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I have the equation y*x + Sqrt[x^2 + 4*y] == 2. I need to calculate $dx/dy$ in $x=0$, $dx/dy$ in $y=1$, and also the tangent to that curve in $(0, 1)$

How do I do implicit differentiation? I've tried to do it the same way as normal differentiation but it doesn't work.

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eq = y x + Sqrt[x^2 + 4 y] == 2

Calculate: $dy/dx$

funcX = Dt[eq, x]
(* y + x Dt[y, x] + (2 x + 4 Dt[y, x])/(2 Sqrt[x^2 + 4 y]) == 0 *)
solX = Solve[funcX, Dt[y, x]]
(* {{Dt[y, x] -> (-x - y Sqrt[x^2 + 4 y])/(2 + x Sqrt[x^2 + 4 y])}}  *)

Calculate: $dx/dy$

funcY = Dt[eq, y]
(* x + y Dt[x, y] + (4 + 2 x Dt[x, y])/(2 Sqrt[x^2 + 4 y]) == 0 *)
solY = Solve[funcY, Dt[x, y]]
(* {{Dt[x, y] -> (-2 - x Sqrt[x^2 + 4 y])/(x + y Sqrt[x^2 + 4 y])}} *)

The equation of the tangent line at a regular point.

tangentcurve = (Dt[y, x] /. solX[[1]] /. x -> 0 /. y -> 1) (x - 
0) + (Dt[x, y] /. solY[[1]] /. x -> 0 /. y -> 1) (y - 1) == 0

(* 1 - x - y == 0 *)

ContourPlot[Evaluate[{tangentcurve, eq}], {x, -1, 1}, {y, 0, 2}, 
Epilog -> {Red, PointSize[Medium], Point[{0, 1}]}, Axes -> True, 
Frame -> False]

enter image description here

Solve by normal differentiation:

EQx = y[x]*x + Sqrt[x^2 + 4 y[x]] == 2;
EQy = y*x[y] + Sqrt[x[y]^2 + 4  y] == 2;
SolX = Solve[D[EQx, x], y'[x]]
SolY = Solve[D[EQy, y], x'[y]]
TangentCurve = (y'[x] /. SolX[[1]] /. y[x] -> y /. x -> 0 /. 
y -> 1) (x - 0) + (x'[y] /. SolY[[1]] /. x[y] -> x /. x -> 0 /. 
y -> 1) (y - 1) == 0
ContourPlot[Evaluate[{TangentCurve, (EQx /. y[x] -> y)}], {x, -1, 1}, {y, 0, 2},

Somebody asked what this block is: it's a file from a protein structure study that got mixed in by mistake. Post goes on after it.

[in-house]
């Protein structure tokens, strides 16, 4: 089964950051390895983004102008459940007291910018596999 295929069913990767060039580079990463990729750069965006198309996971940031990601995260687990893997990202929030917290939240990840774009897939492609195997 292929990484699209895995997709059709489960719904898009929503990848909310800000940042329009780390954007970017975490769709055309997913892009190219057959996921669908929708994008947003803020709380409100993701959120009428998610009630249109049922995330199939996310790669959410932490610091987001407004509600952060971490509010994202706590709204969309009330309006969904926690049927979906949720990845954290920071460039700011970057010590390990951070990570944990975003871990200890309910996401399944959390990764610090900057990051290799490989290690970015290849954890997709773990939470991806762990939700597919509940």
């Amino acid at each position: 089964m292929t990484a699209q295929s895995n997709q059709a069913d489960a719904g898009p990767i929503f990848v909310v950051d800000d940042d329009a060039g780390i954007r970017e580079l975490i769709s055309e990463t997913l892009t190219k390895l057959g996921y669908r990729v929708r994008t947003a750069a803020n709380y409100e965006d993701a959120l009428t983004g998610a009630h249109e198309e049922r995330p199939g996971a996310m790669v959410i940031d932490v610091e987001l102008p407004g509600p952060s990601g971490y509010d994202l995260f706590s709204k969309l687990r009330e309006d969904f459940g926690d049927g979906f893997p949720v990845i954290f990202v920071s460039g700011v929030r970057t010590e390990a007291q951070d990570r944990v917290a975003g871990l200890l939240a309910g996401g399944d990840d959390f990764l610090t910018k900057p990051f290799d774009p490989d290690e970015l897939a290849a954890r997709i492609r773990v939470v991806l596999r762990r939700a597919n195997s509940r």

Epilog -> {Red, PointSize[Medium], Point[{0, 1}]}, Axes -> True, 
Frame -> False]
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  • $\begingroup$ Do you agree it's a duplicate of the question I linked above? $\endgroup$ – Michael E2 May 6 '18 at 20:23
  • $\begingroup$ @MichaelE2. If got from you upvote then I will agree with you. $\endgroup$ – Mariusz Iwaniuk May 6 '18 at 20:27
  • $\begingroup$ Why don't you answer the other question, then? $\endgroup$ – Michael E2 May 6 '18 at 20:28
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(Dt[x, y] /. 
   First@Solve[Dt[y x + Sqrt[x^2 + 4 y] == 2, y], Dt[x, y]])
     /. {x -> 0, y -> 1}

Dt allows the taking of total derivatives. Using its second argument we can essentially take the total derivative with respect to y specifically, and then solve for the specific term Dt[x,y] which will remain, which is equivalent to $dx/dy$ in this case. Then we can substitute in {x -> 0, y -> 1} to get the result. You will want to change this substitution to get the other values you're interested in.

This agrees with direct differentiation:

xval = x /. Solve[y x + Sqrt[x^2 + 4 y] == 2, x];
Limit[D[xval, y], y -> 1]

Where one of the values is indeterminate because it refers to the wrong branch, but the other value is equivalent to the one acquired by implicit differentiation above.

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